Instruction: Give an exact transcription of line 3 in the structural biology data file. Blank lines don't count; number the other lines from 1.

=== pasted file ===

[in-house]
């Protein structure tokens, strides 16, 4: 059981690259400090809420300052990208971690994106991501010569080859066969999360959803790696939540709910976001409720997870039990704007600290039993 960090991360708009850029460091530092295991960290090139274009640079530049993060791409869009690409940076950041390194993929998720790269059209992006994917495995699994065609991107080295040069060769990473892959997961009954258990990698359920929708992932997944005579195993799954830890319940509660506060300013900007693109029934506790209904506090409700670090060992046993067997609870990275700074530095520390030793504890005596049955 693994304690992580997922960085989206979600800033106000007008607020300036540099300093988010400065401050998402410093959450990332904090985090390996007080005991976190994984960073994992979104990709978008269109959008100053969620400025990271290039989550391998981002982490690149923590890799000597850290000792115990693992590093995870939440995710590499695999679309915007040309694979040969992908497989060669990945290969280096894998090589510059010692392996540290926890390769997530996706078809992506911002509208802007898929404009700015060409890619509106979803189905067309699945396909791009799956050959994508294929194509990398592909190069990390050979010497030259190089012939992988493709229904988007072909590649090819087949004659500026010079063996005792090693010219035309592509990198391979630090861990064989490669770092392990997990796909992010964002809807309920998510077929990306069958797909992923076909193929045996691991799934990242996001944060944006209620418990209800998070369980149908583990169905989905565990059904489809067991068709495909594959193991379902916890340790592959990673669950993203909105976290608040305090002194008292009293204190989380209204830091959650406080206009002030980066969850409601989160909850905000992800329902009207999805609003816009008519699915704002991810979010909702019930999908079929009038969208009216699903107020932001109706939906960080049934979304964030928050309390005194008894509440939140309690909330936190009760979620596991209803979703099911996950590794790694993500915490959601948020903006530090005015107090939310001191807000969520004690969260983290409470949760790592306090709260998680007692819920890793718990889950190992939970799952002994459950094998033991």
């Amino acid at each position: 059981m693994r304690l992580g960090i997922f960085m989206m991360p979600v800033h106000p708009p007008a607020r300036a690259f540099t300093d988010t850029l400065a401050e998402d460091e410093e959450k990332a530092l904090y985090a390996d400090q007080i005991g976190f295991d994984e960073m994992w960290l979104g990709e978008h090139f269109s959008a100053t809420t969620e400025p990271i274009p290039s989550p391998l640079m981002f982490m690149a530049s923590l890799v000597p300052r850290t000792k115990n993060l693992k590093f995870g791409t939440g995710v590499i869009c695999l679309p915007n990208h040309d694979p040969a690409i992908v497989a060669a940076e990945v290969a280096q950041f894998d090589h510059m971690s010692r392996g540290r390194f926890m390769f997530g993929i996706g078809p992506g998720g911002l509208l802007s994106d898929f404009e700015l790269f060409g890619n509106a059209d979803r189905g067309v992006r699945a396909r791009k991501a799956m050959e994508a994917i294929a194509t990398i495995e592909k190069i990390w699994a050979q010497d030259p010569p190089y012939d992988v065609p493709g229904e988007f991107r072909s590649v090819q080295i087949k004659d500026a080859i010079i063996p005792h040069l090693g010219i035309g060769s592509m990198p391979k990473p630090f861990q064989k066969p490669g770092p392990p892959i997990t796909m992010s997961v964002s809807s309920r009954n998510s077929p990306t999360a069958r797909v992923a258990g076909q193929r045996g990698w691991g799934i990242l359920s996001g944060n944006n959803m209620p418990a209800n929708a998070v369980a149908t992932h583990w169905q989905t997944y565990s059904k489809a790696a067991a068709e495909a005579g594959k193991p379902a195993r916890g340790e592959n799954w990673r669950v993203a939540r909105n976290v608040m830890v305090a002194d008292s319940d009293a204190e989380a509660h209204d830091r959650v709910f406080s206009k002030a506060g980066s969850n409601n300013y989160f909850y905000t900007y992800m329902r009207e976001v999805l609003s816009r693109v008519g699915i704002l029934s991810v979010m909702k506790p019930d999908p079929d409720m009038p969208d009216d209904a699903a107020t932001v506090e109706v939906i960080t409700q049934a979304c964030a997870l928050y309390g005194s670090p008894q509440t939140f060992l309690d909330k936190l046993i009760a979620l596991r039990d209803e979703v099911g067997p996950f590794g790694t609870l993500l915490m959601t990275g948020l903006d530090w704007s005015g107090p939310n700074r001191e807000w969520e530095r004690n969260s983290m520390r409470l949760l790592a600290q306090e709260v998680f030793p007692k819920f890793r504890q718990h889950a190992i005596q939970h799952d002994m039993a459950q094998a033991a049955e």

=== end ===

């Amino acid at each position: 059981m693994r304690l992580g960090i997922f960085m989206m991360p979600v800033h106000p708009p007008a607020r300036a690259f540099t300093d988010t850029l400065a401050e998402d460091e410093e959450k990332a530092l904090y985090a390996d400090q007080i005991g976190f295991d994984e960073m994992w960290l979104g990709e978008h090139f269109s959008a100053t809420t969620e400025p990271i274009p290039s989550p391998l640079m981002f982490m690149a530049s923590l890799v000597p300052r850290t000792k115990n993060l693992k590093f995870g791409t939440g995710v590499i869009c695999l679309p915007n990208h040309d694979p040969a690409i992908v497989a060669a940076e990945v290969a280096q950041f894998d090589h510059m971690s010692r392996g540290r390194f926890m390769f997530g993929i996706g078809p992506g998720g911002l509208l802007s994106d898929f404009e700015l790269f060409g890619n509106a059209d979803r189905g067309v992006r699945a396909r791009k991501a799956m050959e994508a994917i294929a194509t990398i495995e592909k190069i990390w699994a050979q010497d030259p010569p190089y012939d992988v065609p493709g229904e988007f991107r072909s590649v090819q080295i087949k004659d500026a080859i010079i063996p005792h040069l090693g010219i035309g060769s592509m990198p391979k990473p630090f861990q064989k066969p490669g770092p392990p892959i997990t796909m992010s997961v964002s809807s309920r009954n998510s077929p990306t999360a069958r797909v992923a258990g076909q193929r045996g990698w691991g799934i990242l359920s996001g944060n944006n959803m209620p418990a209800n929708a998070v369980a149908t992932h583990w169905q989905t997944y565990s059904k489809a790696a067991a068709e495909a005579g594959k193991p379902a195993r916890g340790e592959n799954w990673r669950v993203a939540r909105n976290v608040m830890v305090a002194d008292s319940d009293a204190e989380a509660h209204d830091r959650v709910f406080s206009k002030a506060g980066s969850n409601n300013y989160f909850y905000t900007y992800m329902r009207e976001v999805l609003s816009r693109v008519g699915i704002l029934s991810v979010m909702k506790p019930d999908p079929d409720m009038p969208d009216d209904a699903a107020t932001v506090e109706v939906i960080t409700q049934a979304c964030a997870l928050y309390g005194s670090p008894q509440t939140f060992l309690d909330k936190l046993i009760a979620l596991r039990d209803e979703v099911g067997p996950f590794g790694t609870l993500l915490m959601t990275g948020l903006d530090w704007s005015g107090p939310n700074r001191e807000w969520e530095r004690n969260s983290m520390r409470l949760l790592a600290q306090e709260v998680f030793p007692k819920f890793r504890q718990h889950a190992i005596q939970h799952d002994m039993a459950q094998a033991a049955e």